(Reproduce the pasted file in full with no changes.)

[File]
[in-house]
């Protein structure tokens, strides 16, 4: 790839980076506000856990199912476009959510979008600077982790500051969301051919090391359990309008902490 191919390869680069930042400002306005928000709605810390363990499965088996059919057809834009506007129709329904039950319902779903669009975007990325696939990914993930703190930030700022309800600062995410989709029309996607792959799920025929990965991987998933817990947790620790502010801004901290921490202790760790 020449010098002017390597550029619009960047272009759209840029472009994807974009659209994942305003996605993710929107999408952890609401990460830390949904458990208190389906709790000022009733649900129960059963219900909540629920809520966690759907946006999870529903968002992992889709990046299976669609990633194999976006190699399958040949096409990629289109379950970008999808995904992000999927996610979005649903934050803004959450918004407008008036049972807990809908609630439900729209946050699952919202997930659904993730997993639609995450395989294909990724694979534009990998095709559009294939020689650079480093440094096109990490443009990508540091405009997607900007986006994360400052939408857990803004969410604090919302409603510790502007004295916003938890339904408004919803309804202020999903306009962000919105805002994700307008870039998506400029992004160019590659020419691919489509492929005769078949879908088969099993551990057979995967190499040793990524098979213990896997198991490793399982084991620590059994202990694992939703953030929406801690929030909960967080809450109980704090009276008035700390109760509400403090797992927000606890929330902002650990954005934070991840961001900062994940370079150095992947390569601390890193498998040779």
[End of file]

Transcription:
[in-house]
């Protein structure tokens, strides 16, 4: 790839980076506000856990199912476009959510979008600077982790500051969301051919090391359990309008902490 191919390869680069930042400002306005928000709605810390363990499965088996059919057809834009506007129709329904039950319902779903669009975007990325696939990914993930703190930030700022309800600062995410989709029309996607792959799920025929990965991987998933817990947790620790502010801004901290921490202790760790 020449010098002017390597550029619009960047272009759209840029472009994807974009659209994942305003996605993710929107999408952890609401990460830390949904458990208190389906709790000022009733649900129960059963219900909540629920809520966690759907946006999870529903968002992992889709990046299976669609990633194999976006190699399958040949096409990629289109379950970008999808995904992000999927996610979005649903934050803004959450918004407008008036049972807990809908609630439900729209946050699952919202997930659904993730997993639609995450395989294909990724694979534009990998095709559009294939020689650079480093440094096109990490443009990508540091405009997607900007986006994360400052939408857990803004969410604090919302409603510790502007004295916003938890339904408004919803309804202020999903306009962000919105805002994700307008870039998506400029992004160019590659020419691919489509492929005769078949879908088969099993551990057979995967190499040793990524098979213990896997198991490793399982084991620590059994202990694992939703953030929406801690929030909960967080809450109980704090009276008035700390109760509400403090797992927000606890929330902002650990954005934070991840961001900062994940370079150095992947390569601390890193498998040779």